Newcastle replica kit injunction refused

The Tribunal today rejected an application by Sports Direct for an interim injunction requiring Newcastle United Football Club to supply it with replica kit for the 2024/5 season.

Sports Direct argued that the club was dominant in the supply of Newcastle replica kit, and that refusing to supply that kit to Sports Direct was an abuse of that dominance; alternatively, that exclusivity arrangements the club had entered into with JD Sports were anti-competitive and therefore unlawful. It further argued that if it did not have supplies of the replica kit for the 2024/5 season, it would suffer harm that could not be compensated by damages.

Applying the principles in American Cyanamid, the Tribunal considered whether Sports Direct had established a “serious issue to be tried”, and found that it had not. It was not arguable that ceasing an existing supply arrangement was – of itself and without more – an abuse, even assuming dominance. In the present circumstances Sports Direct had a low expectation of continuing supply, and the new owners of the club were entitled to revisit the distribution arrangements for the club’s replica kit. The Tribunal further found that, if an infringement of the Chapter II prohibition was arguable, it could also be argued that the exclusivity arrangements the club had entered into were improperly collusive but, conversely, that absent an arguable claim in regard to the Chapter II prohibition, it could not discern any arguable infringement of the Chapter I prohibition.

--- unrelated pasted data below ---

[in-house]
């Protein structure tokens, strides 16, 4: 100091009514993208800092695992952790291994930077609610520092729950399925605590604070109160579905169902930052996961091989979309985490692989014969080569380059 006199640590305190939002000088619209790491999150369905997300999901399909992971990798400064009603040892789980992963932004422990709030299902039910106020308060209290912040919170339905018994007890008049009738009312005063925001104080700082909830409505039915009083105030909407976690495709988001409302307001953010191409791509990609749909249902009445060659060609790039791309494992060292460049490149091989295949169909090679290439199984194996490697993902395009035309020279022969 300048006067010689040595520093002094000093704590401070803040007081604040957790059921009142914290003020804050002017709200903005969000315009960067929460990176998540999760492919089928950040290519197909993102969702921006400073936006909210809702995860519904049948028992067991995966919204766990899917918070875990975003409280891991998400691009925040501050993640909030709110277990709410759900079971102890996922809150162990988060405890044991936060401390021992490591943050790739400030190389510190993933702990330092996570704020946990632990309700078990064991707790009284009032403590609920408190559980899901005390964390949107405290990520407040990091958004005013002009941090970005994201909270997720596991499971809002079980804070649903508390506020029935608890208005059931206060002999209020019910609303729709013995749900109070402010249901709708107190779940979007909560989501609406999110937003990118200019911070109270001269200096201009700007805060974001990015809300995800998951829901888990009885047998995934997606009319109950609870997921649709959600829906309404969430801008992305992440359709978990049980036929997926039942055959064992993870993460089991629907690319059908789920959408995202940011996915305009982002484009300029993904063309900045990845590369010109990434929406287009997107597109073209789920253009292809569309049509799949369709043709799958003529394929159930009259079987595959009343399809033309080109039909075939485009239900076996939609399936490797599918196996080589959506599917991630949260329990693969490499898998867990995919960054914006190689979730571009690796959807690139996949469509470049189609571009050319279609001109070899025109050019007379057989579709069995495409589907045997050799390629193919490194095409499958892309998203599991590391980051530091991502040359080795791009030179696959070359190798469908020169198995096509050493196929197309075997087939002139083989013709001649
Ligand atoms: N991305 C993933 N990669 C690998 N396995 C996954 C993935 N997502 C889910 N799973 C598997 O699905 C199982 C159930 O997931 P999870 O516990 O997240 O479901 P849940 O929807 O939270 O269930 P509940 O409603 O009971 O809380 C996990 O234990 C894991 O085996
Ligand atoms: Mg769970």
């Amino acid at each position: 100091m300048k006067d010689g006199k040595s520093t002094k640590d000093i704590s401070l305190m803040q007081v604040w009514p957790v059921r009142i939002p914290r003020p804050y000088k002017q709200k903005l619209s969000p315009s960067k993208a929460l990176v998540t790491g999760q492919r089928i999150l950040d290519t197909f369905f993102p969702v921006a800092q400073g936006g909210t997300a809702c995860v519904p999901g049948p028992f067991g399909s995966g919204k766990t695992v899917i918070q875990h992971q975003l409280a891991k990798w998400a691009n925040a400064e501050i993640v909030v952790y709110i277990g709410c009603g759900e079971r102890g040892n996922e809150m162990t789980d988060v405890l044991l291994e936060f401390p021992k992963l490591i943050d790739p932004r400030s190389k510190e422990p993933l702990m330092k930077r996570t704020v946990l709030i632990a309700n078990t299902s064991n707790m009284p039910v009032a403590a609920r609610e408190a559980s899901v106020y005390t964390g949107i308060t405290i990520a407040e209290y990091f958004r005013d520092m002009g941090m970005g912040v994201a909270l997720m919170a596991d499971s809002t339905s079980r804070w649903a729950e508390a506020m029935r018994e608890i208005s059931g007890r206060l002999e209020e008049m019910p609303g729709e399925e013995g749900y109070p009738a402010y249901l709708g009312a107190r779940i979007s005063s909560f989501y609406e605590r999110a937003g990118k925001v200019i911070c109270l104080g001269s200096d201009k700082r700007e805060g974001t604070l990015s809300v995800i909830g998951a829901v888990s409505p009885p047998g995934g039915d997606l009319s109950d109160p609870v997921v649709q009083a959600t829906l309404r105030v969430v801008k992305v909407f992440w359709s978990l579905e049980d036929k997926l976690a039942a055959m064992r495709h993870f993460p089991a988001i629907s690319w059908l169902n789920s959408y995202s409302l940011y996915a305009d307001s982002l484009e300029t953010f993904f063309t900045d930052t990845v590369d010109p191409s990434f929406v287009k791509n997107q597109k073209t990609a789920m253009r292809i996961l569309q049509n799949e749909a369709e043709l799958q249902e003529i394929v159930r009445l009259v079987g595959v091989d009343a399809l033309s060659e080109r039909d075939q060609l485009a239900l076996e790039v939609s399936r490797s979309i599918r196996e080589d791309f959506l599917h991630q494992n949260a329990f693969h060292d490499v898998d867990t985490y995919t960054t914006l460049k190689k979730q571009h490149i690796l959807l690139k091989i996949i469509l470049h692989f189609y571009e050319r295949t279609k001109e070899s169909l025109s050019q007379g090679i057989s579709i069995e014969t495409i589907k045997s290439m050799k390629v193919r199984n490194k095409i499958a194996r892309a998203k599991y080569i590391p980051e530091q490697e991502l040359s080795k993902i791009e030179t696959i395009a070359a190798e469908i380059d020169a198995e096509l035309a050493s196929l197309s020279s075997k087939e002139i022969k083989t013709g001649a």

Although that finding was sufficient to dispose of the application, the Tribunal went on to consider the remaining stages of the analysis in American Cyanamid. It concluded that neither party could be adequately compensated in damages in relation to the granting or not granting of the injunction, as the potential losses were material and difficult to quantity. Finally, it determined that the balance of convenience weighed against the granting of an injunction, in particular because it would disturb the business arrangements the club had put in place for the 2024/5 season.

The Tribunal indicated that it considered that its refusal of interim relief made the need for a speedy trial of the matter more urgent, and urged the parties to give careful consideration as to how quickly a trial could come on, focussing on the necessary (and not merely desirable) procedural steps in the run up to trial.

Alison Berridge appeared for Newcastle United, and Stefan Kuppen appeared for Sports Direct.